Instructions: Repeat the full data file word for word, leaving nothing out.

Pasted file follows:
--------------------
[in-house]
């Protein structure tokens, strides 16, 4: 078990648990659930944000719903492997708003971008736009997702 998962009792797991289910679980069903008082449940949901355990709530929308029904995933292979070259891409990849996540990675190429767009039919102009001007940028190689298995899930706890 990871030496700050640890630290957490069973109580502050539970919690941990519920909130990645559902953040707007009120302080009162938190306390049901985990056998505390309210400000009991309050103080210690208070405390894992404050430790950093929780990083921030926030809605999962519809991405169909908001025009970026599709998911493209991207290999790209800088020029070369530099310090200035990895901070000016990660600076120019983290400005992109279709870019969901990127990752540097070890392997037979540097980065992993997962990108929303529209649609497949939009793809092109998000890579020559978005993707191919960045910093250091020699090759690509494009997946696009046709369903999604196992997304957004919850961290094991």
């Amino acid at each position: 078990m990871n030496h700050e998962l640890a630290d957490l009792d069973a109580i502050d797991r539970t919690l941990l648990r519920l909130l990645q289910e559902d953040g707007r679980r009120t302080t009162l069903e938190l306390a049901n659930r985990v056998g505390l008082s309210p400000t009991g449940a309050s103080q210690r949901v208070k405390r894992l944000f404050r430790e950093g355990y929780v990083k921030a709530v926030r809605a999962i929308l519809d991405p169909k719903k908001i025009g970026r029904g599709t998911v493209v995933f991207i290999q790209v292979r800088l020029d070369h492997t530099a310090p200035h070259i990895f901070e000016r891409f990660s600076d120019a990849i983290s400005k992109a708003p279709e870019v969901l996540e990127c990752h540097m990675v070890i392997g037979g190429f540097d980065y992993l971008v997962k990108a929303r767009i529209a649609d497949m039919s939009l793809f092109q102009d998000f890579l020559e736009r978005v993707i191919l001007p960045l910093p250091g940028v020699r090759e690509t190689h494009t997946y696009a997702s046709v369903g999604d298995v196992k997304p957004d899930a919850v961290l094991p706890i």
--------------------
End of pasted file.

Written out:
[in-house]
């Protein structure tokens, strides 16, 4: 078990648990659930944000719903492997708003971008736009997702 998962009792797991289910679980069903008082449940949901355990709530929308029904995933292979070259891409990849996540990675190429767009039919102009001007940028190689298995899930706890 990871030496700050640890630290957490069973109580502050539970919690941990519920909130990645559902953040707007009120302080009162938190306390049901985990056998505390309210400000009991309050103080210690208070405390894992404050430790950093929780990083921030926030809605999962519809991405169909908001025009970026599709998911493209991207290999790209800088020029070369530099310090200035990895901070000016990660600076120019983290400005992109279709870019969901990127990752540097070890392997037979540097980065992993997962990108929303529209649609497949939009793809092109998000890579020559978005993707191919960045910093250091020699090759690509494009997946696009046709369903999604196992997304957004919850961290094991």
């Amino acid at each position: 078990m990871n030496h700050e998962l640890a630290d957490l009792d069973a109580i502050d797991r539970t919690l941990l648990r519920l909130l990645q289910e559902d953040g707007r679980r009120t302080t009162l069903e938190l306390a049901n659930r985990v056998g505390l008082s309210p400000t009991g449940a309050s103080q210690r949901v208070k405390r894992l944000f404050r430790e950093g355990y929780v990083k921030a709530v926030r809605a999962i929308l519809d991405p169909k719903k908001i025009g970026r029904g599709t998911v493209v995933f991207i290999q790209v292979r800088l020029d070369h492997t530099a310090p200035h070259i990895f901070e000016r891409f990660s600076d120019a990849i983290s400005k992109a708003p279709e870019v969901l996540e990127c990752h540097m990675v070890i392997g037979g190429f540097d980065y992993l971008v997962k990108a929303r767009i529209a649609d497949m039919s939009l793809f092109q102009d998000f890579l020559e736009r978005v993707i191919l001007p960045l910093p250091g940028v020699r090759e690509t190689h494009t997946y696009a997702s046709v369903g999604d298995v196992k997304p957004d899930a919850v961290l094991p706890i």